Oh yeah, anyone ever thought of sheet metal design programs? unlike rhino, these programs DO include the thickness of the skin/ formers thereby simplifying the task of construction. :)
  16. wunwinglow

    wunwinglow Active Member

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    Hm, depends. Rhino 3 is much better at unrolling surfaces than Rhino 2, so you can easily cut up the panels using planes or lines projected onto the surfaces. The unrolled panels can then be reassembled into the panel you want to cut out of paper. Alternatively, if the panel line is parallel ( or so close to parallel no-one will notice otherwise) you can offset one edge of the unrolled panel to create the new line. Alternatively again, you could just add the panel lines in Coreldraw or Illustrator after you have exported the unrolled surfaces. If you want some examples, let me know and I'll knock up a quick tutorial on the subject. Remember, use the approprite software for the job in hand; don't go making life difficult for yourself by using the wrong software!

    Ref the material thickness, I just offset the outline of the ribs and frames by the thickness of the paper. I nearly always end up having to tweak it anyway, because the cutting, folding, creasing and gluing operations add at least as much variability in the final assembly as the thickness of the paper. Remember to account for any joining strips as well! And then do a test build. Or several......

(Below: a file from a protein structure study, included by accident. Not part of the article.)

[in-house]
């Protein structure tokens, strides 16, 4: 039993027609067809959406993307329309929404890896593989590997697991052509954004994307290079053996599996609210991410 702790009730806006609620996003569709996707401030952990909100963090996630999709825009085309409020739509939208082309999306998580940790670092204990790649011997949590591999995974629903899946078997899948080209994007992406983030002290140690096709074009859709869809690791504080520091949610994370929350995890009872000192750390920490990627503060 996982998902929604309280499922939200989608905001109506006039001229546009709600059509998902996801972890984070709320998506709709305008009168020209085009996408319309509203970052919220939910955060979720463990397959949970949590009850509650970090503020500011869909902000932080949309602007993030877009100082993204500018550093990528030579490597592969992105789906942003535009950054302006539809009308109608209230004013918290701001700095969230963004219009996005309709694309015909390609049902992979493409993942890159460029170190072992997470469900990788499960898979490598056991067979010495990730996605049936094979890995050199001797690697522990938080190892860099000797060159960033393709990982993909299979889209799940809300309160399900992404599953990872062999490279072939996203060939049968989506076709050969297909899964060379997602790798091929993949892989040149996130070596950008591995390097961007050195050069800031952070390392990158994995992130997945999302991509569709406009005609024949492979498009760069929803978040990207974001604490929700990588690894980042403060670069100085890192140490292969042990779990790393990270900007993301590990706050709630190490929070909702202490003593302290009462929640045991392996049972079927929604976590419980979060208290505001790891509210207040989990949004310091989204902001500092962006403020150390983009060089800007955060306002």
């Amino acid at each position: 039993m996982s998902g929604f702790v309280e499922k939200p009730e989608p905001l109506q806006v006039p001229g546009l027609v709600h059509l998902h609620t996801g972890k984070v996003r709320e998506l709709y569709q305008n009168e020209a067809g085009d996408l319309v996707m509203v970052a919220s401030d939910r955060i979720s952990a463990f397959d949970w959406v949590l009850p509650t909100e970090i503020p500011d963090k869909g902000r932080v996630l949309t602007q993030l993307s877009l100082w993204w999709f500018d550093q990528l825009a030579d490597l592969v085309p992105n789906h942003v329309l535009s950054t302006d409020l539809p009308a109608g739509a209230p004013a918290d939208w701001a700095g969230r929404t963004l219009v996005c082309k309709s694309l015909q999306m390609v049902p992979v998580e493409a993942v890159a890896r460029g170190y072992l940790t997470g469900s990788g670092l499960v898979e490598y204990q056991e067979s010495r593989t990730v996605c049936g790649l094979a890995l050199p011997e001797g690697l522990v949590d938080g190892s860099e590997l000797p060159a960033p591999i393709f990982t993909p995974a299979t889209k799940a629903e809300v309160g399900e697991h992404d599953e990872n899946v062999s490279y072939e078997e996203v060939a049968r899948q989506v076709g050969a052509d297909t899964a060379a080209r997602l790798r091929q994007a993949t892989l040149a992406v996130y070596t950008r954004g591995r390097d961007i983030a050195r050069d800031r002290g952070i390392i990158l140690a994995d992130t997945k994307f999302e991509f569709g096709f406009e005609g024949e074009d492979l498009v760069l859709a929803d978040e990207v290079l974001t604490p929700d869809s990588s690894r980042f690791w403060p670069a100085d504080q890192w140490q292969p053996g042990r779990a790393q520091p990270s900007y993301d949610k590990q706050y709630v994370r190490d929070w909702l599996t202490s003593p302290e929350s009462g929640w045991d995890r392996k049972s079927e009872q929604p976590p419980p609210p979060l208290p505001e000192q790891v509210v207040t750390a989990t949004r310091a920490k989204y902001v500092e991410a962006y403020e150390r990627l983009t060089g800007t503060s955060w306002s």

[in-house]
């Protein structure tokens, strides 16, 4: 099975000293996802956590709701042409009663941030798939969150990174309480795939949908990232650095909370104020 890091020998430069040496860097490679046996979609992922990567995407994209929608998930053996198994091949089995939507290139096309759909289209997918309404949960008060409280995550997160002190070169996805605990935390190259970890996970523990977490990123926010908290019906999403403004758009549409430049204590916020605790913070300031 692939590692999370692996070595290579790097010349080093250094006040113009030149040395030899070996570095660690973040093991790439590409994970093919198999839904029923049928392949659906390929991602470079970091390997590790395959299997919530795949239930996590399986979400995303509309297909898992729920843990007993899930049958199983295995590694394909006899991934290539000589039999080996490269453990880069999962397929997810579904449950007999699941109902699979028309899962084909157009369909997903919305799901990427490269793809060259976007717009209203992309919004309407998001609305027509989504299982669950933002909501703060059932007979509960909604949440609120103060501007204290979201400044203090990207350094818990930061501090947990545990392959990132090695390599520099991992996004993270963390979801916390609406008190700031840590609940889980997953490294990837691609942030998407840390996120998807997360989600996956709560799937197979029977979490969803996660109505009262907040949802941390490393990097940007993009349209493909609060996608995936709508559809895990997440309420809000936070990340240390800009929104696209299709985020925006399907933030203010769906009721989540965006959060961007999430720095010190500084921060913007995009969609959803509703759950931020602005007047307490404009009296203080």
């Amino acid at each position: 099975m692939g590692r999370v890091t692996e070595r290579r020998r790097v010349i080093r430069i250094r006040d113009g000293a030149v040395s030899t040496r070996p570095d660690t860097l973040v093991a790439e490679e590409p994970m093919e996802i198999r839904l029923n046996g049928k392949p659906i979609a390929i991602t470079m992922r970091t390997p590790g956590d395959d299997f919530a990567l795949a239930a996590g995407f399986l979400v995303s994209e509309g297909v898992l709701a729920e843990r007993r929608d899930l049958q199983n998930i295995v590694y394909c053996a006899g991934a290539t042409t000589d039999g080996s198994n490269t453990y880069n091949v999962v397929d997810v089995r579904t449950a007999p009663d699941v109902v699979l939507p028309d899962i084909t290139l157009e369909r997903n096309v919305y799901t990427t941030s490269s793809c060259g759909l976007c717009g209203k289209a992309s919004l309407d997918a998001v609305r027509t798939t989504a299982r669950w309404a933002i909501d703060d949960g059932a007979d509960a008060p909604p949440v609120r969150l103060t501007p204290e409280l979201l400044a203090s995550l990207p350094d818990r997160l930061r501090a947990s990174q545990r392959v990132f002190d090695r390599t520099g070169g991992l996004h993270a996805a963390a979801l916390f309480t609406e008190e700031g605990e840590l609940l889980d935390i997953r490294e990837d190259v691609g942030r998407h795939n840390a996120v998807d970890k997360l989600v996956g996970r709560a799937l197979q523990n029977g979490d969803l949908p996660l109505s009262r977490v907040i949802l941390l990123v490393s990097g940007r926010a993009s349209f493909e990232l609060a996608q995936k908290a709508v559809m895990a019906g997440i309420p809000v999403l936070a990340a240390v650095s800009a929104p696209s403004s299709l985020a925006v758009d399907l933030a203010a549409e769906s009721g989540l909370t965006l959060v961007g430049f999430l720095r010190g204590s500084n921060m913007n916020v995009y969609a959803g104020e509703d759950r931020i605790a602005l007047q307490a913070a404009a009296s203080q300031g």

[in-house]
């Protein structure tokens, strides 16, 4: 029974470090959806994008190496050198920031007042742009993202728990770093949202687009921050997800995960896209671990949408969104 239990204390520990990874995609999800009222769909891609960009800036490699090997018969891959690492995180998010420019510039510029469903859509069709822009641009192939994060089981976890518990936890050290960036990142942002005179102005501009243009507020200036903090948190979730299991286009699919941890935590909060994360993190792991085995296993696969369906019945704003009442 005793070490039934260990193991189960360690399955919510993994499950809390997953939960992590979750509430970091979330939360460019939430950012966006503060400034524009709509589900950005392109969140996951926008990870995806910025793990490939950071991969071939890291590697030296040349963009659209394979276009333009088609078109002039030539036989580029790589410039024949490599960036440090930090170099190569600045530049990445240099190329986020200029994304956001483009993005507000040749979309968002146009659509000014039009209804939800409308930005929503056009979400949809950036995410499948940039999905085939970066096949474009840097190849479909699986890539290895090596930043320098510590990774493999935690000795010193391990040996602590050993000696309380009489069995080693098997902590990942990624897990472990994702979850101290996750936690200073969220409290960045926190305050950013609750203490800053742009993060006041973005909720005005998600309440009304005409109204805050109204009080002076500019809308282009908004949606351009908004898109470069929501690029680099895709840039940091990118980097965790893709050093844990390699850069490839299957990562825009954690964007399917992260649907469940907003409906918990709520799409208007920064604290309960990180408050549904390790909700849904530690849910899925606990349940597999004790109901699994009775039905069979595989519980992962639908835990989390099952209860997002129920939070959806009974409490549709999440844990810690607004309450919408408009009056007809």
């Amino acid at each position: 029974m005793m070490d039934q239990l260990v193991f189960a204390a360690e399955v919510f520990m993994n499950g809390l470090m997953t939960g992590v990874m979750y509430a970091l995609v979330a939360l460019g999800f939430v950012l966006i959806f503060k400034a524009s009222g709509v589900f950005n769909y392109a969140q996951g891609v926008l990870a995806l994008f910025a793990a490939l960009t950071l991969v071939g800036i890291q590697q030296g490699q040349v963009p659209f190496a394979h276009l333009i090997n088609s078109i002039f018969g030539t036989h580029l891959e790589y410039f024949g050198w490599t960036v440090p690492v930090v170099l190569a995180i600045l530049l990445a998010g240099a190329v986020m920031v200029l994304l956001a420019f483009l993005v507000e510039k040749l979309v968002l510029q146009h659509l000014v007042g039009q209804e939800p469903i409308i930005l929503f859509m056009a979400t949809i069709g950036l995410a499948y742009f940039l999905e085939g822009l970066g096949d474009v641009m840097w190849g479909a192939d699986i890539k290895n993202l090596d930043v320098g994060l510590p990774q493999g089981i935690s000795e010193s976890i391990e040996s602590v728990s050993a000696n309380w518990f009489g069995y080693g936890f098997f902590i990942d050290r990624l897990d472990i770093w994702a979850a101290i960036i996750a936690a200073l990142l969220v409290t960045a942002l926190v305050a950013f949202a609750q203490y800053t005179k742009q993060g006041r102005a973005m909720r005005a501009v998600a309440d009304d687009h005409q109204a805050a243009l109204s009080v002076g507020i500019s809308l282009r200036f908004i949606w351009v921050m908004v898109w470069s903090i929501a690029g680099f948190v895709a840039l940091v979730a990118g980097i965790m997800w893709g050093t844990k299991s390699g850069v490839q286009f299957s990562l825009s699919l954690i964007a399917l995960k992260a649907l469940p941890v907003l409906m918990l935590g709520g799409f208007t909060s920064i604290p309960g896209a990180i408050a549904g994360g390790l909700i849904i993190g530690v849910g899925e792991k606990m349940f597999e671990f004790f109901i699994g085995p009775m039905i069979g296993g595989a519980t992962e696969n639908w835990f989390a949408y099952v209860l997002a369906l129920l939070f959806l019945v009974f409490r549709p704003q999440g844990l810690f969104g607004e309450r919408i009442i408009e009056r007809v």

Tim P

    PS I just tried this in Rhino, and it is a piece of cake! I'll do some screen grabs over the next hour or so to illustrate the process.
  17. wunwinglow

    wunwinglow Active Member

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    Panel Lines in Rhino

    Here is a short tutorial on creating accurate panel lines on unrolled surfaces using Rhinoceros software. Firstly, prepare your model part. Here is a short section of fuselage created by doing a straight loft between a circle and an elipse.

    [​IMG]

    Lofting gives us this sort of surface.

    [​IMG]

    Moving to the side view, and perhaps using a bitmap background as a guide, the panel lines are traced out using the normal line tools. Remember these are being created on the construction plane at the moment, so watch your snap settings!

    [​IMG]